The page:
Innovation Value is in Business Models, Not Products

18 09 2008

BusinessWeek has some data in this week’s issue on revenue and profit growth for companies named to its Most Innovative Companies list, with some clear dominance from companies seen as innovating business models (in yellow below) – as opposed to customer experiences (green), business processes (purple), or products (blue).

BusinessWeek

Source: BusinessWeek

This is in line with research from innovation consultancy Doblin, which finds a bit of an 80-20 rule about innovation: ~80% of innovation is in products that account 20% of the value growth, while ~20% of innovation is in business models and other more lucrative areas that generate 80% of the growth.  Doblin’s reasoning: product innovation is often needed just to keep up, while business models can revolutionize value creation.

Business model innovation has led to a host of recent developments, including software-as-a-service (SaaS), fractional ownership, pay per use/rental/subscription services in music and movies, and even advertising (witness Microsoft’s cashback Search).





Transforming business with open source models | Why Nokia Bought Symbian

9 07 2008

A couple weeks ago, Nokia surprised the world when it announced it would buy out the other partners in mobile operating system company Symbian for $410 million, repackage the software, then release it to the world under a business-friendly Eclipse Public License.  Why would this leading handset maker turn loose the market-leading mobile operating system, installed on roughly two-thirds of the world’s handsets?  And what does it mean for the LiMo Foundation and Open Handset Alliance, both of which are developing open source operating systems for mobile devices as well?

Scott Anthony, the President of Innosight and a Discussion Leader at Harvard Business Publishing, has offered one of the best analyses of Nokia’s business case for turning Symbian open.

Why Nokia Bought Symbian, Then Gave It Away – Scott Anthony

Essentially, the folks at Innosight reckon that consumers don’t purchase cell phones for the operating system – they purchase for the looks and, increasingly, the capabilities.  With new SDKs for the iPhone and the buzz around other open development platforms for mobile devices, Nokia could see its handset business threatened should a “killer application” be developed for a different platform.  Now Nokia is opening up the largest mobile development platform in the world, seeking to attract the best developers to Symbian so that Nokia’s handsets will be the most capable devices in the world.

I wonder if Nokia is also stepping down a path similar to IBM’s transformation into a services organization.  Could Nokia become a consultant and deployer of services when the platform is open?  Might Nokia become the preferred enterprise partner for mobile applications, given its expertise in handsets and operating systems?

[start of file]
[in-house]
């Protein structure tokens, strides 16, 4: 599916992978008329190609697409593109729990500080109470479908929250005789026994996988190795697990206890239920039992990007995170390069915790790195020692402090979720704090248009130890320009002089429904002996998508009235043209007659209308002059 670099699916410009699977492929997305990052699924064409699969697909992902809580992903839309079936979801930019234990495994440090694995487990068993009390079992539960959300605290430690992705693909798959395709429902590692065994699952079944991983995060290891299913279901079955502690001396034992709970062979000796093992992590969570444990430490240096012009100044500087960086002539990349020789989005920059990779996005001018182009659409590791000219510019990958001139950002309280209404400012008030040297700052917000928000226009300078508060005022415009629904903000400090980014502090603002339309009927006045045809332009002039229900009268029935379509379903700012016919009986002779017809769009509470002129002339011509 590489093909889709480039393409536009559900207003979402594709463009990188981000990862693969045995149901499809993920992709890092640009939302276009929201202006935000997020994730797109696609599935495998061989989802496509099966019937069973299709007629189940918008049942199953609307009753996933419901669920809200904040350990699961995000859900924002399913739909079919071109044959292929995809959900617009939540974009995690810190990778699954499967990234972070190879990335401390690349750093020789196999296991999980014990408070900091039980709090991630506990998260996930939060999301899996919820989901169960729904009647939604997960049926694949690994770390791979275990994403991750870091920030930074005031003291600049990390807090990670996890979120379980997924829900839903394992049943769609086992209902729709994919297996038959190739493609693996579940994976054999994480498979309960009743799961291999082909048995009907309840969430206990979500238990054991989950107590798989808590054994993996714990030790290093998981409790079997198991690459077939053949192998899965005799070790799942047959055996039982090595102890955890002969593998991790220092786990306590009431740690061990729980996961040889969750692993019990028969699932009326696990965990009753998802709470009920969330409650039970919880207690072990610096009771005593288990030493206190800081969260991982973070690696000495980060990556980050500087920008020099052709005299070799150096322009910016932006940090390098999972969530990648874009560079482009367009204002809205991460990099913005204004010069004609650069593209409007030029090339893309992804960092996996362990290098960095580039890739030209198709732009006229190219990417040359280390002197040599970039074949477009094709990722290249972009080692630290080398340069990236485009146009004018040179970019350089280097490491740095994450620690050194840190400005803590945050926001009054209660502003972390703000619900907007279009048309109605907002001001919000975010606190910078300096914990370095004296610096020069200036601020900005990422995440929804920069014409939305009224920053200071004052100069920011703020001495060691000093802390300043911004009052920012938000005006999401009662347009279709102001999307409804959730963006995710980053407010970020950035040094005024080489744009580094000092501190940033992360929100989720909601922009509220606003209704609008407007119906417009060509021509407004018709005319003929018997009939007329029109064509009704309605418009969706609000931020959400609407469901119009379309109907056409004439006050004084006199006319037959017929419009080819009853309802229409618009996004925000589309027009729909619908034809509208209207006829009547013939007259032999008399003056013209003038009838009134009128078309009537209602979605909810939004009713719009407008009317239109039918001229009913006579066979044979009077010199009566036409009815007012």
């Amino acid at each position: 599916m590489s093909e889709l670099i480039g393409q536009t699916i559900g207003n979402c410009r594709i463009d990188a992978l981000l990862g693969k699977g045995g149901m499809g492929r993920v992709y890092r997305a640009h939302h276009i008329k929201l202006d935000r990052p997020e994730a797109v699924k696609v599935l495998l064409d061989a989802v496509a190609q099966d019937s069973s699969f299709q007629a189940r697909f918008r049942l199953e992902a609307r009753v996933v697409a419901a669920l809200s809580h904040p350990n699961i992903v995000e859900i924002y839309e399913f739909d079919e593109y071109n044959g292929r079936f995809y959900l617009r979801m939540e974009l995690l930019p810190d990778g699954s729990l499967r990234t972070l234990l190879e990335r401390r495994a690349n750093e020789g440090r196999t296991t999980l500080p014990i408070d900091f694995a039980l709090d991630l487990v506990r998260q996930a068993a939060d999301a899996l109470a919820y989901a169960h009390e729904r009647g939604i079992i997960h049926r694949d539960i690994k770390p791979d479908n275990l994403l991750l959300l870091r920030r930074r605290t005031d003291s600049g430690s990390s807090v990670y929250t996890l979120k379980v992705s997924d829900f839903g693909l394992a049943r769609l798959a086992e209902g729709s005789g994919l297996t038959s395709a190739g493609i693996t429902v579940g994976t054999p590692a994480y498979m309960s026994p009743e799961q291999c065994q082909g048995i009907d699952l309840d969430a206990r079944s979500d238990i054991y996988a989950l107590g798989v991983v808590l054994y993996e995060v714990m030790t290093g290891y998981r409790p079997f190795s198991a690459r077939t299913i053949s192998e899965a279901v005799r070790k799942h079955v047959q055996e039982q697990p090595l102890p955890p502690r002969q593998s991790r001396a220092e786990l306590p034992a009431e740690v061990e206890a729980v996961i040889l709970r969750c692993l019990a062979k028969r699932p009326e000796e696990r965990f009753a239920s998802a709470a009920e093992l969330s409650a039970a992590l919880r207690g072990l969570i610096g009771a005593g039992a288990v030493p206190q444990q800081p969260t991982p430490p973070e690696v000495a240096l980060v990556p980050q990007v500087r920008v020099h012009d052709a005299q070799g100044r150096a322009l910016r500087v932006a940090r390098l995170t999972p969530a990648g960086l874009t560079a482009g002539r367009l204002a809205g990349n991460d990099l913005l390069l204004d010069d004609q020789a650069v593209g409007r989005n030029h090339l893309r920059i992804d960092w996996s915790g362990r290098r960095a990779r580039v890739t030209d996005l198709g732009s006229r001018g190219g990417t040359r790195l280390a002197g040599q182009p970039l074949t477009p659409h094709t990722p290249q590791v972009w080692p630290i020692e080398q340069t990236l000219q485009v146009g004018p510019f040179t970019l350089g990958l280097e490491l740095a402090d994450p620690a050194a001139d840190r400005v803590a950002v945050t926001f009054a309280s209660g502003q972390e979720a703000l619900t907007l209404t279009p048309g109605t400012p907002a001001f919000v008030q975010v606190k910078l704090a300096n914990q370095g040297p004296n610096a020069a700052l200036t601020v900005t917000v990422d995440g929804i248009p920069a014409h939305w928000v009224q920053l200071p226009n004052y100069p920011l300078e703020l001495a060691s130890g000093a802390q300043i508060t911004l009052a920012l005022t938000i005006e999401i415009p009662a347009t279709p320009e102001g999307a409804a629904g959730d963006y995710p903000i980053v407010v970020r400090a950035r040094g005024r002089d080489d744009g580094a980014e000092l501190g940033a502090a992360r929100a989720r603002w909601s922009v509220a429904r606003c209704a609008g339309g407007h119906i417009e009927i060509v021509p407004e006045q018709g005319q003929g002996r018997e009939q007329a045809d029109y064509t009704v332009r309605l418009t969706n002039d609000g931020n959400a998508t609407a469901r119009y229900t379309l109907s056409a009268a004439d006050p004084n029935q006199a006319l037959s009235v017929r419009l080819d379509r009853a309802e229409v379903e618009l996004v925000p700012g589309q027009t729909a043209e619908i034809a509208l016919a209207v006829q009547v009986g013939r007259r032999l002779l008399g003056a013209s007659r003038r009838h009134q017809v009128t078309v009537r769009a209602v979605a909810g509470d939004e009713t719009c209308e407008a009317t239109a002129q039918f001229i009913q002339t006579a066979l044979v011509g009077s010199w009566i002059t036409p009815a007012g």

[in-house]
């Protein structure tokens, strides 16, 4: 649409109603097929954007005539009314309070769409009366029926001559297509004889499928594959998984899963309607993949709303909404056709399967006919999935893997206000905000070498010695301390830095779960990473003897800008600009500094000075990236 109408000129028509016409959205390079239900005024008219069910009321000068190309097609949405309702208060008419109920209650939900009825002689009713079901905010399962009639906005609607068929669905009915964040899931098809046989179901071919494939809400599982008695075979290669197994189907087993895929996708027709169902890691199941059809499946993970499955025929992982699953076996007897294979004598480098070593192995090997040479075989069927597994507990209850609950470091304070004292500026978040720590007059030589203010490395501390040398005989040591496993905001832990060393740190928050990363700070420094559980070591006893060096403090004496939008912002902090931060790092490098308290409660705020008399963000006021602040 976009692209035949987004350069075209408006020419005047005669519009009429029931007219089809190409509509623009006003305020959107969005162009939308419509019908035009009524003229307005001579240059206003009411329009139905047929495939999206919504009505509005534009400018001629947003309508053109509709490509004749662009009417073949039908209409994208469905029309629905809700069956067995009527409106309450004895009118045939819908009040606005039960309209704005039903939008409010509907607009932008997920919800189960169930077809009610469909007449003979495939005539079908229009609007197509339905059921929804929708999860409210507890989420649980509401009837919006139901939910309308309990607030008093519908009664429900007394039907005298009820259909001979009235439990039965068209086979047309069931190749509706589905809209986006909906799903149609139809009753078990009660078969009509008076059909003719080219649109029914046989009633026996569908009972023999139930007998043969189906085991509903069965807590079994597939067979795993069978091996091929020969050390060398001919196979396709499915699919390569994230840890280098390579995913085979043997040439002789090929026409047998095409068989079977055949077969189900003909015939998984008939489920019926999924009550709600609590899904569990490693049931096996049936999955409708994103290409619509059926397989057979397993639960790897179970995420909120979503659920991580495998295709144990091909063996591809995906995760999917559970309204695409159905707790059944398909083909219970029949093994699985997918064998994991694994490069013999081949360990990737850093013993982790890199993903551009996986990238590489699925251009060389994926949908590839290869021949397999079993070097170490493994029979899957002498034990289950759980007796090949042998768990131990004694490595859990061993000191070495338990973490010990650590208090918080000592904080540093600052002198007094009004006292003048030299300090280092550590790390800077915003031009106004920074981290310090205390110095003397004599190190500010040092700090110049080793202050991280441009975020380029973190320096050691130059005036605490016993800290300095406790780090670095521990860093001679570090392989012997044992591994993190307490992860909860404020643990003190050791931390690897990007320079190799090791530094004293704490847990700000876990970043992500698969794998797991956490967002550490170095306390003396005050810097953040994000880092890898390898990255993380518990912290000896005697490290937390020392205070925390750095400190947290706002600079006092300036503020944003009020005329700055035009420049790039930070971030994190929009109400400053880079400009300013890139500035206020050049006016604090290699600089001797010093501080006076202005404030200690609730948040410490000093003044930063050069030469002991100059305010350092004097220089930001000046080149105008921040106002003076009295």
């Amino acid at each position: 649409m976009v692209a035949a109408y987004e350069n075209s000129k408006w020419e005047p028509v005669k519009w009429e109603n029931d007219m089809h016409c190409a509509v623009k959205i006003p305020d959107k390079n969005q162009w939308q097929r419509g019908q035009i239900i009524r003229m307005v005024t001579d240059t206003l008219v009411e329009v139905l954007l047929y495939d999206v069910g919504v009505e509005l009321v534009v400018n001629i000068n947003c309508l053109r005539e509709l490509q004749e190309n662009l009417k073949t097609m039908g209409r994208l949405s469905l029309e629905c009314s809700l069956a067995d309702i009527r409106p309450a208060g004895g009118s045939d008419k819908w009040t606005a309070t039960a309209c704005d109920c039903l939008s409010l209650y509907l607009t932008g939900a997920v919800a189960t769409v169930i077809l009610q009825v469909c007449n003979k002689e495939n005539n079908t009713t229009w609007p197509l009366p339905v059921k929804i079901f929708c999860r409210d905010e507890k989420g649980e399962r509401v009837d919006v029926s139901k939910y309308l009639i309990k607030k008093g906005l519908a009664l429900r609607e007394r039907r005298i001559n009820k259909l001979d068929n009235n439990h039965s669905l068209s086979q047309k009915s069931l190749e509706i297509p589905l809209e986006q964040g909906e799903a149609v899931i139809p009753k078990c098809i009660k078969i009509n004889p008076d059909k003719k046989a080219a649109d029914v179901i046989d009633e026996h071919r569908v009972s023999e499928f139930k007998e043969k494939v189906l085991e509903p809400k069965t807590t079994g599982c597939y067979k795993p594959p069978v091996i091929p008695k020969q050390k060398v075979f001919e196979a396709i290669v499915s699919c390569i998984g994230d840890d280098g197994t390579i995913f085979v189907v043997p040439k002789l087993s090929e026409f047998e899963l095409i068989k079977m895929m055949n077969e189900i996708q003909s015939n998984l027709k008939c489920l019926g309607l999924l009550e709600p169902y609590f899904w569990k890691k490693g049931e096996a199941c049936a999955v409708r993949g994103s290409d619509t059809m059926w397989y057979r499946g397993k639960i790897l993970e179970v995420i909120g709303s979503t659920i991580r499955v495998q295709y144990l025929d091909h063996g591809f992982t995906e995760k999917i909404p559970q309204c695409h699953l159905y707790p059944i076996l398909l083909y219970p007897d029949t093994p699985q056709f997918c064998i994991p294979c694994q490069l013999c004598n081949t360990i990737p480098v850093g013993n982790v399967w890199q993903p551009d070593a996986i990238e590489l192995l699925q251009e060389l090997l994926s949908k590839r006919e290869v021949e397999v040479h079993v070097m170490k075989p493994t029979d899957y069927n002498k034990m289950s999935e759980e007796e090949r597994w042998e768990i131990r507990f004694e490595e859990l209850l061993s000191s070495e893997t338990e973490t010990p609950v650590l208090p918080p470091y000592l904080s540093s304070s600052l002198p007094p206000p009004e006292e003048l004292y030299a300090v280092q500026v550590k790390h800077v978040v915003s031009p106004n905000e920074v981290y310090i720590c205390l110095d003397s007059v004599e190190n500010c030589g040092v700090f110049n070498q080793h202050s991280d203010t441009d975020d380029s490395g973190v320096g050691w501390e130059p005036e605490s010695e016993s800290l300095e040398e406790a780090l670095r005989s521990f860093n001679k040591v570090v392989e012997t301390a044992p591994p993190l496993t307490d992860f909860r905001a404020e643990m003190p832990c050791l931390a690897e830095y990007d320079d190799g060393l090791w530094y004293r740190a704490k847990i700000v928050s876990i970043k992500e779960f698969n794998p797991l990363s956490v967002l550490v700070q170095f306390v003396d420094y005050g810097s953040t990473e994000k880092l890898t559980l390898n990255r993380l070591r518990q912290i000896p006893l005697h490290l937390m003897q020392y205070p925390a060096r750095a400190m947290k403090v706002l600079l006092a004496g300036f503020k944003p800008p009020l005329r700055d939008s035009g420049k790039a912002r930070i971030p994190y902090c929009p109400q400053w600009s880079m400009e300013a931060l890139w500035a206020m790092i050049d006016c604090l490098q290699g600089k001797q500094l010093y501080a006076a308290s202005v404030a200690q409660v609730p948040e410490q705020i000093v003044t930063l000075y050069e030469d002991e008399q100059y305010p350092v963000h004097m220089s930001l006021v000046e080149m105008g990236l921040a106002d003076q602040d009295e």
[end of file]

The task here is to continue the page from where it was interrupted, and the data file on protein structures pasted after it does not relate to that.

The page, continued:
What Nokia lacks is an integrated service tier, like that of Google’s mobile services, to make a concerted effort at becoming a leading mobile services organization.  Google, which is leading the charge on Android, has the potential to be the leader in mobile ad services for advertisers and publishers targeting Android devices as well as extend its reach of ad-supported services like GMail and Blogger to a world of mobile devices.

Google Mobile servicesGoogle Mobile Services

Google competes on the basis of choice every day, so it’s not likely to require use of its services in an Android deployment, but it is particularly well situated to benefit from wider mobile access to its web and ad services.





Greenopolis: social networking for the eco set

20 02 2008

Social networking sites are carving out unique niches of special-interest groups and responding to the backlash against advertising that has slowed the use of Facebook and MySpace. Case in point: Greenopolis.com.

This beta-stage, lifestyle-oriented web community is designed for members to share tips on living greener and earn recognition for both participation in the web community and for greeer lifestyle choices. Minimal advertising is offset by corporate sponsorship from a somewhat surprising list of partners – you won’t find Patagonia, but you will find Waste Management for example.

An interesting concept employed by the site is is reward points – like frequent flier miles for social networking. The more you participate in the site, the more points you earn. Evidently, Greenopolis plans to connect these points to a commerce center where members can purchase eco-friendly products discounted by points. So the points aren’t redeemable for cash but they do generate real dollar value for site members.

Greenopolis home page

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